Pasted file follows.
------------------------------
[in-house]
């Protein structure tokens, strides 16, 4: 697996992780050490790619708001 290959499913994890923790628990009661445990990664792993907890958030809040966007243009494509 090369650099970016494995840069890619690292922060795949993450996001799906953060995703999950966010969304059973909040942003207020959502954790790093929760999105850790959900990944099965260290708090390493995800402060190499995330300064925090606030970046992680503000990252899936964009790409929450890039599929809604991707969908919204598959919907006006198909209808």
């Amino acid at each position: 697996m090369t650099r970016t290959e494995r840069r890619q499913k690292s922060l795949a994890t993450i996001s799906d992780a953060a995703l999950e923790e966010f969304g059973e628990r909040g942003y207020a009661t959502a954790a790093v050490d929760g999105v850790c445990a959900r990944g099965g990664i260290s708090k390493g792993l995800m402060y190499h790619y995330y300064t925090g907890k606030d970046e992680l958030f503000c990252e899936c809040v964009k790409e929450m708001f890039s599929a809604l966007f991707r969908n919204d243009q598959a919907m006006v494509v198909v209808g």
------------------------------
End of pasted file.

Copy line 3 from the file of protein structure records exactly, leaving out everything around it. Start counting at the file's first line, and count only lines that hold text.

């Amino acid at each position: 697996m090369t650099r970016t290959e494995r840069r890619q499913k690292s922060l795949a994890t993450i996001s799906d992780a953060a995703l999950e923790e966010f969304g059973e628990r909040g942003y207020a009661t959502a954790a790093v050490d929760g999105v850790c445990a959900r990944g099965g990664i260290s708090k390493g792993l995800m402060y190499h790619y995330y300064t925090g907890k606030d970046e992680l958030f503000c990252e899936c809040v964009k790409e929450m708001f890039s599929a809604l966007f991707r969908n919204d243009q598959a919907m006006v494509v198909v209808g």